On February 10, Fide Woman’s World Championship kicks off in Tehran, Iran. Until March 3rd, 64 players will compete for the title to replace current Champion Hou Yifan who will not participate. Go to official website.

Public controversy on Iran hosting the event

A lot has been written about the tournament beforehand. Fide’s decision to award Iran as host created a controversial debate due to the restrictions imposed on women in the country such as the obligation to wear hijabs. Learn more about it in our interview with Iranian top talent Dorsa Derakhshani.

In the end five players withdrew from particiation for different reasons. While Nazi Paikidze (US) and former World Champion Mariya Muzychuk (Ukraine) rejected to play for the above-mentioned restrictions, Irina Krush added a lack of safety. Current World Champion Hou Yifan‘s rejection is based on her opposition to Fide’s knockout system while it is still unclear why world no. 3 Humpy Koneru isn’t playing. Sadly, Romanian qualified legend Cristina-Adela Foisor recently passed away.

Who is the favorite?

Ju Wenjun in her game against Hou Yifan in Gibraltar, January 31 2017

Ju Wenjun gave herself the best birthday present beating World Champion Hou Yifan in Round 8 of Gibraltar 2017. photo: John Saunders

Nominal favorite will be Chinese Ju Wenjun who just had an excellent performance at the Tradewise Gibraltar winning the prestigious women’s prize. Consequently, she crossed the 2600 elo barrier in the live ratings as one of the first women in chess history.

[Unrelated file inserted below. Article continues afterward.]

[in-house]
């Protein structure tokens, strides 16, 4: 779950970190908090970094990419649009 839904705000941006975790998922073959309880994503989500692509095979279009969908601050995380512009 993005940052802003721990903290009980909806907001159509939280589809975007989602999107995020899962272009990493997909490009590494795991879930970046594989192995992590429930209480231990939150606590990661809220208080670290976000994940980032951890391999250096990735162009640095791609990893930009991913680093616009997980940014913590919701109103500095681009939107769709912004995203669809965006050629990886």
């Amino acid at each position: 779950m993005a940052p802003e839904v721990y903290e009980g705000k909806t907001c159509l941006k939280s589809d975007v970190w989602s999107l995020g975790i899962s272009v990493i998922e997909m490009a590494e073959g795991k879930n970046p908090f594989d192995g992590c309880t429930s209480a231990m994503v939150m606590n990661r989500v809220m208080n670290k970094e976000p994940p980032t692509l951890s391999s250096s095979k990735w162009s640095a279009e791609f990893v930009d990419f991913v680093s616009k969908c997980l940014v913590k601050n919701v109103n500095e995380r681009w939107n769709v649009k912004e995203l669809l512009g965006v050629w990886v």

Anna Muzychuk before round 9 in Gibraltar 2017

Anna Muzychuk unlike her sister Mariya fighting for the crown of women’s chess. photo: Sophie Triay

Another big favorite is no. 2 seed Ukrainian Anna Muzychuk. I recently watched her games in a rapid tournament held in Munich and honestly was deeply impressed by her play.

A player you should always have on your list is former World Champion Alexandra Kosteniuk (Russia). She is not only 3rd seed in the tournament but proved in the past that she has nerves of steel which naturally plays a big role in such a tournament mode.

However, with the knockout system it is likely we will not wait long for big surprises.

Do we have any preference?

Irene Kharisma at the board

Finger’s crossed for Irene!

Yes, we do! Our co-author Irene Kharisma Sukandar will participate in the tournament! In round 1, she will face Zhu Chen (Qatar). Just as a side note: I lost to both of them in the Qatar Masters 2015 so there is no indication who is better 🙂

In fact, Zhu Chen used to be World Champion from 2001 to 2004 with a peak rating of 2548! After she married Qatari grandmaster Al-Modiakhi and later became mother chess naturally has got less attention in her life. In any case, she is still quite strong as I painfully had to experience myself.

I’m rather sceptical that Irene will find time to post anything during the event. You can expect some insights from her at some point, though.

Stay tuned!